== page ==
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Contact:  Robert Bernstein
Public Information Office
301-763-3030/763-3762 (fax)


Census Bureau and Department of Housing and Urban Development Release Data File on Chicago Metro Area Housing

American Housing Survey Data Critical to Planning, Decision-Making and Market Research in Nation's Housing Sector

     Homeowners in the Chicago metro area paid a median of $1,479 in monthly housing costs in 2009, compared with $895 for renters, according to data released today by the U.S. Census Bureau and the Department of Housing and Urban Development. Renters, however, typically paid a higher percentage of their household income on housing costs than owners (31 percent compared with 24 percent).

    These figures come from the 2009 American Housing Survey (AHS), which provides extensive data on the quality and characteristics of the housing supply in selected metropolitan areas around the nation. Data for these areas are published on a rotating basis. In addition to Chicago, data were released today for the New York, Seattle, Philadelphia, Northern New Jersey, and Detroit metro areas.

    The survey covers a variety of specific topics, such as presence of air-conditioning, satisfaction with home and neighborhood, housing costs, presence of amenities, problems with neighborhood, reasons for choosing home and neighborhood, cost of utilities and size of home.

    “The AHS is the only source of data on many of these measures, and it is by far the most detailed source of data on the nation's housing stock,” said Tamara Cole, chief of the U.S. Census Bureau's American Housing Survey Branch. “Professionals in nearly every area of planning, decision-making and market research consult the survey, along with anyone who wants to know more about the nation's housing.”

    Other highlights on occupied housing in the Chicago metro area include:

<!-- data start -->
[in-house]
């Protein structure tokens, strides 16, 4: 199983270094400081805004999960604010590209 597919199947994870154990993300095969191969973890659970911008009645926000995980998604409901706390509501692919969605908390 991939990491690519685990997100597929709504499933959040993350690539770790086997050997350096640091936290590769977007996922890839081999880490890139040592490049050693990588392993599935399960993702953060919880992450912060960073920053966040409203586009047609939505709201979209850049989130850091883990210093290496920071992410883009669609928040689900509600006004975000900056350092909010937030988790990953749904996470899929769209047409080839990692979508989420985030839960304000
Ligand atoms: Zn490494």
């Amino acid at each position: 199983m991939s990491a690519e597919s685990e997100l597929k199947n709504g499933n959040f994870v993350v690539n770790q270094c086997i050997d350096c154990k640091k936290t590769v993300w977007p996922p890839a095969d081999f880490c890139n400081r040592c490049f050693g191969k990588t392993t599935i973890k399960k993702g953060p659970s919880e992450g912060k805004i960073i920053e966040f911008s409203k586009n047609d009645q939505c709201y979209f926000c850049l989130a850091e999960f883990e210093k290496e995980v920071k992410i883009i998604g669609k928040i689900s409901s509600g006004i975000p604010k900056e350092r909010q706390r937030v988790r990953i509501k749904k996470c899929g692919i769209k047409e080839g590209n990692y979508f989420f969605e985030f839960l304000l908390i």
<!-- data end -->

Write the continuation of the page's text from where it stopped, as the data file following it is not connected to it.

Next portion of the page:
• Twenty-five percent of homeowners did not have a mortgage.
  • Respondents were generally very content with where they live: 73 percent rated their homes highly, which means an 8, 9 or 10 on a scale of 1 to 10, with 28 percent giving them a “best” rating of 10. For neighborhoods, the corresponding figures were 69 percent and 24 percent. The percentage of respondents who rated their homes versus their neighborhoods highly was not statistically different.
  • The median year homes were built was 1968.
  • Ninety-seven percent of homes reported having a smoke detector. In addition, 72 percent had a working carbon monoxide detector, 42 percent purchased or recharged a fire extinguisher in the last two years, and 7 percent had sprinkler systems in their homes.
  • Separate dining rooms were found in 49 percent of homes and usable fireplaces in 32 percent.
  • The two most common home heating fuels used were piped gas (87 percent) and electricity (11 percent). Additionally, most units (77 percent) used a warm-air furnace for heating.
  • About one-quarter of households (26 percent) reported noise from traffic as a problem and 23 percent cited crime as a concern. Ninety-three percent were satisfied with police protection in their communities.
  • The most common consideration for recent movers in choosing their neighborhood was convenience to a job (18 percent). In choosing their home, financial reasons (25 percent) was the most common reason cited.
  • Fifty-nine percent of occupied homes had three or more bedrooms, and 45 percent had two or more bathrooms.
  • Nearly seven in 10 occupied units had central air-conditioning.

    The U.S. Census Bureau conducts the American Housing Survey to update statistics for the Department of Housing and Urban Development.

    Statistics from the AHS surveys are subject to sampling error and nonsampling error. All comparisons have been tested and found to be statistically significant at the 90 percent confidence level, unless otherwise noted.

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Source: U.S. Census Bureau | Public Information Office | PIO@census.gov | Last Revised: May 19, 2016